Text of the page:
Local stay-at-home orders have changed local music schools’ teaching methods. As music schools shift to online classes, students are now learning how to independently turn their emotions into music.

At Radha School of Music in Leander, owner and director Radha Windham said she teaches her students how to turn their feelings into music. The school began online lessons March 17, and she said her students are able to play their instruments more with the extra time at home.

Several students have begun songwriting to express their emotions, such as from missing friends while at home. Once students return to the school, Windham plans to start a program that teaches professional song recording with the students’ songs.

“People are kind of expressing their emotions more because they have time to,” she said. “It's actually wonderful.”

Since music and emotions are often in sync, Windham said she can tell when students are getting frustrated and about to burst into tears or when students are excited and inspired by music. Some lessons turn into therapy sessions because of music’s emotional ties. Anger turns into playing extra hard on the piano keys, or sadness can turn into songwriting, she said.

“It sounds strange, but I would rather see my student's face on the video chat than their hands,” she said.

Windham said teachers are adapting well and using more creative teaching styles, but teachers miss students’ before- and after-class hugs and homemade "love letters," Windham said.

“We have a close relationship with our students, and that kind of inspires them to practice and learn,” Windham said.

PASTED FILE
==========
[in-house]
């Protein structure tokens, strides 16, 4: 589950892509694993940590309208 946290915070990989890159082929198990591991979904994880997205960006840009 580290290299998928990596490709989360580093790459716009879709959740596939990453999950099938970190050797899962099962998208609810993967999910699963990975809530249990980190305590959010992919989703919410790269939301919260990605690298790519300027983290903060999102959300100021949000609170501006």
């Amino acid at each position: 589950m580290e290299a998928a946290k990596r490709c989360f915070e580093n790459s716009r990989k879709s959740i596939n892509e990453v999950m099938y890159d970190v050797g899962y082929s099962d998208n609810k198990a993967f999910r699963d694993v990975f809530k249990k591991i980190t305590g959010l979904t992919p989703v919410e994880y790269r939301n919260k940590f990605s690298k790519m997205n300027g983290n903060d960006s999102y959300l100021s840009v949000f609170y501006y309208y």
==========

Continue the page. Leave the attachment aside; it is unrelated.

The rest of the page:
Voice and drum lessons have proven to be more difficult to teach. Drumming students cannot hear the teacher once they start playing unless they have headphones, and voice teachers need to see a student's breathing and stomach to give corrections.

Windham has shifted her teaching style to use ear training exercises, and the school has adjusted and cut group programs because of the difficulty of playing together remotely. After in-person classes resume, she said online lessons may continue for out-of-area or sick students. The school plans to move from Leander to a new Cedar Park location this summer.

Other music schools have also turned to online classes. Orpheus Academy in Austin and Cedar Park, Sense & Color School of Music in Cedar Park, The Musicians Woodshed in Austin and Velocity Music Academy in Cedar Park have made the virtual switch.

At HitMaker Music School in Cedar Park, the school has adapted to remote learning with notation, music theory and songwriting classes. Owner Mike Irene said the school's adjustments help students find value in their remote music lessons.

“The student is learning more about how to learn on their own,” Irene said. “They’re having to take ownership of what their process is.”

The school plans to move into a new Leander location in the summer to teach up to 500 students. Irene said parents are excited that their children can regularly see teachers because of the strong relationships built around music.

Both Radha School of Music and HitMaker Music School are accepting new students. Irene said he wants to keep their music service going to keep “normal lives happening.”

“We want to try to keep it as normal as possible for the kids,” Irene said.